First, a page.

And their rallying cry?
Our day has come at last. Down with our oppressors! Death to the rich man! Death to the gold bugs! Death to the capitalists! Give us back the money you have ground out of us. Give us back the marrow of our bones which you have used to grease the wheels of your chariots.
Which really sounds like it could be an Antifa rally today.  Just shows you that those sentiments never change.  Well, maybe not the part about chariots.
Another strange reference is the “Fifth Avenue Hotel. As Newsweek notes, the address in the original book is now where Trump Tower stands on Fifth Avenue in Manhattan.  [Bold added throughout - SiG]
The Fifth Avenue Hotel will be the first to feel the fury of the mob. Would the troops be in time to save it?
Right now, lots of people are saying, “but what does it mean??” and I say, “absolutely nothing”.  None of the names everyone is all wrapped up about are an unusual name, and it's not like the books are predicting “President Donald J Trump” in 2017.  It's not predicting the future in any way.  It's all just a wonderful, fun bunch of coincidences like the Kennedy-Lincoln coincidences - only not as many. 


Tuesday, August 1, 2017

New Discovery From the American Institute for Privilege Studies

According to the Daily Caller, exciting news comes to us from the Iowa chapter of the American Institute for Privilege Studies, more commonly known as the American college and university system.  In this case, the advance comes from the location known as Iowa State University.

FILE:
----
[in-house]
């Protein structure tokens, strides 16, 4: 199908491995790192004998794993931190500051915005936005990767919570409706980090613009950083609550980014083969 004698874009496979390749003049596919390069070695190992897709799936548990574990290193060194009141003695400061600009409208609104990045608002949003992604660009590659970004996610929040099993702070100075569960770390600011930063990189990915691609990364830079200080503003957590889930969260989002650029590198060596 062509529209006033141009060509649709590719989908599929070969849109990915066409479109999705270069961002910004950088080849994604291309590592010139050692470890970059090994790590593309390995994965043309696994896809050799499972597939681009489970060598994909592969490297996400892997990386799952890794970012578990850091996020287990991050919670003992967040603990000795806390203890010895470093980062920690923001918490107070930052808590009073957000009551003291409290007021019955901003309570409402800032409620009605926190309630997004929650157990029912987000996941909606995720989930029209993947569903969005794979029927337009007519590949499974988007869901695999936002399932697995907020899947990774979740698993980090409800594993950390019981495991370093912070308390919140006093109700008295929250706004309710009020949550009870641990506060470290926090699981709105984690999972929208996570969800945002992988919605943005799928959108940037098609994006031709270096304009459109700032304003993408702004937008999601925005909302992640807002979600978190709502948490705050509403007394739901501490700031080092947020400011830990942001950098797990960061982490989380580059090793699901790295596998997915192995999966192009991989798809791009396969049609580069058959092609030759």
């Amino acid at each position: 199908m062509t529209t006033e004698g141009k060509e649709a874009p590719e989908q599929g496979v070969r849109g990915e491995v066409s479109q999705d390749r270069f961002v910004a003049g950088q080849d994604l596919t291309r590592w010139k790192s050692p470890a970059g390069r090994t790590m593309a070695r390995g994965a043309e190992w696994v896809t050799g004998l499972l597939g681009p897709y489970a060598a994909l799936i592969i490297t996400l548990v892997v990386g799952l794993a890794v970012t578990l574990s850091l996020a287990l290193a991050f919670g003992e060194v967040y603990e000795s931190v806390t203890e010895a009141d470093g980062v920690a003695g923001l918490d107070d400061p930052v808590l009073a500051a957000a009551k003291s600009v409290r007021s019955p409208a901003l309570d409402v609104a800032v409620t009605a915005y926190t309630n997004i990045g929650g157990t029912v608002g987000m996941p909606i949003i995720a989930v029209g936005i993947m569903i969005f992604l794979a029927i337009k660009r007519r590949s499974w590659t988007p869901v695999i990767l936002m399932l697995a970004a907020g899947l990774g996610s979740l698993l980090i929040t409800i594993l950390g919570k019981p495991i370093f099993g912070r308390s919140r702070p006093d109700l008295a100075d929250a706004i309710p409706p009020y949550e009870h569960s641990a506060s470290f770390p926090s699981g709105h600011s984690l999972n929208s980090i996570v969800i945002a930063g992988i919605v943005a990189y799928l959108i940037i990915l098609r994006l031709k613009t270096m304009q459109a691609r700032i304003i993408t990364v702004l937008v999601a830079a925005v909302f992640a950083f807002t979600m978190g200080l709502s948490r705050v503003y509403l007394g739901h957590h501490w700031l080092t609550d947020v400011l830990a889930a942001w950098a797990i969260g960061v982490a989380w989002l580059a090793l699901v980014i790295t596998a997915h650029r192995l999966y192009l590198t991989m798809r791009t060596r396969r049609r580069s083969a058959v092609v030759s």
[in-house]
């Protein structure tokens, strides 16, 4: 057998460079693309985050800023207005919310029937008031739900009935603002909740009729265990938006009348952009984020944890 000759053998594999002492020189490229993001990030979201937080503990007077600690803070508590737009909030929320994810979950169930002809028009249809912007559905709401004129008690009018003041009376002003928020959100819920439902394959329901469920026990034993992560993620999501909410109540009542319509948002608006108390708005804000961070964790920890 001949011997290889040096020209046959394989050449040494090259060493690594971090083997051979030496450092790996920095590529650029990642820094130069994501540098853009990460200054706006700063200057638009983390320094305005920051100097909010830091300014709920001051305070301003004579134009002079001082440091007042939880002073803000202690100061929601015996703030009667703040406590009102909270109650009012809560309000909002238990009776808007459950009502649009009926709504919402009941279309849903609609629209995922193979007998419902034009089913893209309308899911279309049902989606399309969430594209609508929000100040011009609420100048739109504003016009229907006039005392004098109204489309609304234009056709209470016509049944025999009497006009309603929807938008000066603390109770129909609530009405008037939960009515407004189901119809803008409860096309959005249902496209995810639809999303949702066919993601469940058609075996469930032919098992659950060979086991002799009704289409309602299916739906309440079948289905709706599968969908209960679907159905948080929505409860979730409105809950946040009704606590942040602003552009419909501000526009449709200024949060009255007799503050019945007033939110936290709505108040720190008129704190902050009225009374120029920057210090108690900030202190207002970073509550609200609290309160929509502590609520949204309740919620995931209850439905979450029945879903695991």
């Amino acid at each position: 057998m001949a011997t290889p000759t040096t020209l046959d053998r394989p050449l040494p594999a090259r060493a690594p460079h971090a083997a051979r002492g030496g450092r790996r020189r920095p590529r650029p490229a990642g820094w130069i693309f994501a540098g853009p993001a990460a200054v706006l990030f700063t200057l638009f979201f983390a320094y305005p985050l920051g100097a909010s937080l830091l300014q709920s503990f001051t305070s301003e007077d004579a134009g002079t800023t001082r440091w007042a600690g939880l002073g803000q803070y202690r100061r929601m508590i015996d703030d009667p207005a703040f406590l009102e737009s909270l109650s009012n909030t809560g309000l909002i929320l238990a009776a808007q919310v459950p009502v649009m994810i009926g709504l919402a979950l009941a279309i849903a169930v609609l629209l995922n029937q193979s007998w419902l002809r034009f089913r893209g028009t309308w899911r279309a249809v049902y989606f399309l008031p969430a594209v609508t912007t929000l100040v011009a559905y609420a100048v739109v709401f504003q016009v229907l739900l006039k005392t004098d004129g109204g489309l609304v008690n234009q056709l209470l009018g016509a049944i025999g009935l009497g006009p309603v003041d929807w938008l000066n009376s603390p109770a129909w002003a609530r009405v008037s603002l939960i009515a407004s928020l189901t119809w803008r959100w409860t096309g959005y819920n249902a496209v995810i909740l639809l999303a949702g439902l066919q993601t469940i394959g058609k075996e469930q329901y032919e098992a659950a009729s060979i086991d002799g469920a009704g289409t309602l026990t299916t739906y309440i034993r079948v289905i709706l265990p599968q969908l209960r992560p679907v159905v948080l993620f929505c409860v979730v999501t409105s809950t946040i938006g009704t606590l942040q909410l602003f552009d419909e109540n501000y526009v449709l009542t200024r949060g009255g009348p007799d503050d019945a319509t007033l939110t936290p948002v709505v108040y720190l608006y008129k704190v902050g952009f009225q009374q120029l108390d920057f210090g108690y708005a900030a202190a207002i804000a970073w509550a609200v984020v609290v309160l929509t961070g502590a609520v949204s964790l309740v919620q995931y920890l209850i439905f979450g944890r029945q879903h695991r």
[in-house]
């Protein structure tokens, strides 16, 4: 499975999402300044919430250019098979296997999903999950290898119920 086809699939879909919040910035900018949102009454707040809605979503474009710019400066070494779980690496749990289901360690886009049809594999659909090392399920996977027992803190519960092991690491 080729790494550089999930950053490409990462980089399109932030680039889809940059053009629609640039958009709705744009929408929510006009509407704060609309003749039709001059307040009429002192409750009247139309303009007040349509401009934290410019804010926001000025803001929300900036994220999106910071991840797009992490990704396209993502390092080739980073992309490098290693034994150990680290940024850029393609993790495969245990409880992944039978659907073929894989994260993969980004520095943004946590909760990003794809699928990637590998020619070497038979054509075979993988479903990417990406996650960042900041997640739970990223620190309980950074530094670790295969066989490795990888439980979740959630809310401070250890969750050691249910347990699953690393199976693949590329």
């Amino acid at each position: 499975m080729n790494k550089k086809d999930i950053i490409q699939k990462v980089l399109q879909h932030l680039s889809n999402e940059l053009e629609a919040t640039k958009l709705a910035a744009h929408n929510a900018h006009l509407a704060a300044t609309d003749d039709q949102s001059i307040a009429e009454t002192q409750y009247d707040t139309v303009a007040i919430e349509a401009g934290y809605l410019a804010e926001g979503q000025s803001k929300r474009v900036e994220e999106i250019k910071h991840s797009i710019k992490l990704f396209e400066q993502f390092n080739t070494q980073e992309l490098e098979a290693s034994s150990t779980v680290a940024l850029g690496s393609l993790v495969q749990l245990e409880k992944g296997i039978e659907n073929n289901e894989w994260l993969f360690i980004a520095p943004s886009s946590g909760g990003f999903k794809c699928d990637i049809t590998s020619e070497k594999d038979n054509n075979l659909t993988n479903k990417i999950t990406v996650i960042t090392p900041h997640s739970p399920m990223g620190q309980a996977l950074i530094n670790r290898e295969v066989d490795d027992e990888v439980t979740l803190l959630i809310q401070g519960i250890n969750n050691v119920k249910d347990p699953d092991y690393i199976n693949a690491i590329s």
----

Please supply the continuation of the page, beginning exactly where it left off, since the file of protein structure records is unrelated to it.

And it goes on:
From here on, intelligent people are not to be described as intelligent.  The new term is to be Cognitive Privileged.  I'm not making this up.
Privilege in general is “the receipt of certain benefits wholly through accident of birth and it is “undeniable that privilege itself is a reality,” the student newspaper explains.

As with skin color and much else, Daily Iowan author Dan Williams argues, people have no control over how smart they are. Life is a huge cosmic lottery full of winners and losers.

Cognitive privilege is one of “many kinds of privilege besides white privilege.”
(Illustration that leads the Daily Caller piece)

It's always hard to know if you're being punked in a situation like this.  We have a student writing for the student newspaper, and I have to consider it might just be an attempt at satire, but I also have to consider that given all the other stuff coming out of the colleges he's deadly serious. 

The author falls into the trap of saying robots are going to take the jobs of all the those that don't have cognitive privilege (which we've written about here several times) and the real privilege of those with cognitive privilege will be to work and pay taxes to support those who don't have cognitive privilege.  What an exciting deal!  Well, he doesn't put it exactly like that.
Also, Williams declares, robots will wipe out manual labor jobs but will somehow not affect jobs available to members of a special cognitive elite.

“Thus, the accident of having been born smart enough to be able to be successful is a great benefit that you did absolutely nothing to earn. Consequently, you have nothing to be proud of for being smart.”
He also tries to demonstrate his SJW chops by saying if America is able to accept the idea of cognitive privilege, it will be better equipped to discuss “white privilege” and the “temperature-rising topic of racial privilege”.

I believe it was in the short-lived TV series spinoff from Animal House, called Delta House, where they told one of the pledges if he wanted to get some girls, he just needed to quote some Lawrence Ferlinghetti poetry.  Today they say crap like this.


Monday, July 31, 2017

Trying to Make Sense of The Opioid "Epidemic" - Part II

I spent a really long time writing the first part of this, first intending to put it up Saturday, but giving up after a little over two hours.  Yesterday I spent more time, perhaps another four hours.